Government contact tracking apps are achieving a decidedly mixed privacy record. Many governments are scrambling to find ways of tracking contacts at scale during the pandemic, and as Computing reports, there’s a general search for tools that can do this in ways that don’t compromise individual privacy. So far the apps being deployed, however, aren’t inspiring confidence in this respect. Researchers at ZeroFox report that the governments of Italy, Colombia, and Iran have stumbled badly with respect to the privacy protections of the mobile apps they’ve pushed out. It seems reasonable to assume that this is a more general problem. ZeroFox doesn’t attribute the privacy issues to bad intent, not even, we must observe in fairness, in the case of Iran. It’s just a difficult problem to solve, especially in haste and under emergency conditions.
Some public-private partnerships are also finding this is a tough challenge. A group of US Senators have written to Google's CEO Sundar Pichai to ask for an explanation of the company's Community Mobility Reports, intended as an aid in visualizing how people are moving around, and in what proximity to one another, during periods of required or recommended social distancing. The data in those reports are aggregated and anonymized, but the Senators remain uneasy. They're particularly concerned with collection of geolocation data, with the possibility that such data might be de-anonymized, and with the possibility that such data might be shared with government agencies other than the declared public health authorities. They're also (paradoxically) concerned that the data might leave someone out. What if you're not a smartphone user, or a regular carrier of your mobile device? You don't count?
Zoom continues to struggle with privacy issues.
ZDNet writes that Zoom, the teleconferencing service whose use exploded during the current pandemic, has brought in Alex Stamos, formerly Facebook’s security chief and subsequently a fellow at Stanford, as an independent security consultant. Stamos emphasized in a blog post that he’s neither an employee nor an executive at Zoom, but that he’s attracted to the challenge of how a low-friction collaboration platform might scale without presenting attackers with an equally low-friction opportunity.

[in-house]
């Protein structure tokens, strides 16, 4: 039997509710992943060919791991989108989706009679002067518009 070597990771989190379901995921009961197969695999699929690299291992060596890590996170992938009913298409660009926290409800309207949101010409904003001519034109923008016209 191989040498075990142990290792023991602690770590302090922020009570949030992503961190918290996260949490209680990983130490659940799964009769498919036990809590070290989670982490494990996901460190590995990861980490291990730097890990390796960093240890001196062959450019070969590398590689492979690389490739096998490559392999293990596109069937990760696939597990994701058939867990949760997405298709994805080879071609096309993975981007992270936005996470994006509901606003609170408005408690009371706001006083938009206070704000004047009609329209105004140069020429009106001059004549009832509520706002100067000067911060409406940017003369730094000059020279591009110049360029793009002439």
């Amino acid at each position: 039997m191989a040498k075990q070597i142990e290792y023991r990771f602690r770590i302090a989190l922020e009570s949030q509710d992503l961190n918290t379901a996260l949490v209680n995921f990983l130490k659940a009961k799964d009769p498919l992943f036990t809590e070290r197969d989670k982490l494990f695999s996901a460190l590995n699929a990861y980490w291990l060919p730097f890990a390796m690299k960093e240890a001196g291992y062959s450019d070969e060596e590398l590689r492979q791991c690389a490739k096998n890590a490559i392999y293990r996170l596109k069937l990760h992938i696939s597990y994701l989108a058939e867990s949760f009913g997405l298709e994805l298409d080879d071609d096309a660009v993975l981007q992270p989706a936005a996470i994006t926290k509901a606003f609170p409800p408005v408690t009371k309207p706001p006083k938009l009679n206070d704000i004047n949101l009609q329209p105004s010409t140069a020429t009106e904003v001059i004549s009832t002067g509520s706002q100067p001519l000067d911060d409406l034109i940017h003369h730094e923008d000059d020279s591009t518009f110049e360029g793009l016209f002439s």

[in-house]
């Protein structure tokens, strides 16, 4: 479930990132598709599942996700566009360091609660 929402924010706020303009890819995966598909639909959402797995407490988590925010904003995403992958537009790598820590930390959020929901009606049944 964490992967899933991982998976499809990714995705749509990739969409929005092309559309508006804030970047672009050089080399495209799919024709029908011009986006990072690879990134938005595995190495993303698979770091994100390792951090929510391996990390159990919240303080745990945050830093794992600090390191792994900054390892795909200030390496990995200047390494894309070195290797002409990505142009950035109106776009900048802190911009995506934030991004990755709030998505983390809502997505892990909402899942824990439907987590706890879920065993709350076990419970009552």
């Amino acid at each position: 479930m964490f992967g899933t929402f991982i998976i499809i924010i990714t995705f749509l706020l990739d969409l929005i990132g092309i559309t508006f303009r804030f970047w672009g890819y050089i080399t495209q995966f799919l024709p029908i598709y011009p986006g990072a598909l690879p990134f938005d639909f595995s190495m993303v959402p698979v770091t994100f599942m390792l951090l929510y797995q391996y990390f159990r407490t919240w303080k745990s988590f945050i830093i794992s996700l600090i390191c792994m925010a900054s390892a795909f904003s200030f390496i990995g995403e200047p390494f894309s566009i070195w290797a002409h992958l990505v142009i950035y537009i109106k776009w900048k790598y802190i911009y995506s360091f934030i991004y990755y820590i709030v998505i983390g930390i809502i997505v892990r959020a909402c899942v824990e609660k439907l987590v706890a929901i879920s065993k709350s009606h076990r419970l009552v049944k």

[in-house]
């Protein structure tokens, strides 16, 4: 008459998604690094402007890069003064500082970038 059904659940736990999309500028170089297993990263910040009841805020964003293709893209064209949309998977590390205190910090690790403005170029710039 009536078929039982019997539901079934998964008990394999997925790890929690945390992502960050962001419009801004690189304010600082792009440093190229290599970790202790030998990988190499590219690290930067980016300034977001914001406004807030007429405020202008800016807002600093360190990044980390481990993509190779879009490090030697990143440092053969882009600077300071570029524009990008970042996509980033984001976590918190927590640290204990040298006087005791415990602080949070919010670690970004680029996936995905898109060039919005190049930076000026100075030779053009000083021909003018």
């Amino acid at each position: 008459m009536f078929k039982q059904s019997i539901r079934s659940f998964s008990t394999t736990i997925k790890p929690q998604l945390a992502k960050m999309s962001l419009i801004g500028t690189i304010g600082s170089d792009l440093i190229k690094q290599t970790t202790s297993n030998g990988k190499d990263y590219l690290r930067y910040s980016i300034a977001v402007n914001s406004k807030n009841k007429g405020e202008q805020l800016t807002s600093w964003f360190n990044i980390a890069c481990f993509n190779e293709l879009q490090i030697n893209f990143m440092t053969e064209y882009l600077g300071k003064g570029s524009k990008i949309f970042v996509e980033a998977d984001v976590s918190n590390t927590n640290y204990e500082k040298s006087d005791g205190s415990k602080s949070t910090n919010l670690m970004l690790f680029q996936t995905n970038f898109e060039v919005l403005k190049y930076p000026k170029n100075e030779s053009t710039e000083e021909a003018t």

Zoom is also facing official suspicion. Taiwan has banned the service entirely, largely because of the company’s ties with Chinese enterprises, and because, the Register notes, Zoom sends so much of its traffic through China. And Politico reports that in the US a group of Democratic members of Congress are asking the Federal Trade Commission to investigate Zoom's privacy and security practices.
NSO Group defends itself as a lawful intercept vendor.
NSO Group in its ongoing litigation with Facebook claims, basically, that spyware doesn’t spy; spies do. The company doesn’t, the Guardian reports, operate the technology it sells. That’s fair enough, maybe, but the matter raises some questions about lawful intercept tools in general. There are certainly technologies that seem to have legitimate markets, but that need to be sold to a restricted set of buyers--military weapons in general would seem to fall into this category, as do many articles of police equipment. Perhaps that’s the sort of model that might be applied to lawful intercept tools. Bugging La Cosa Nostra is one thing. Bugging a political opponent or an unsympathetic journalist? Forget about it.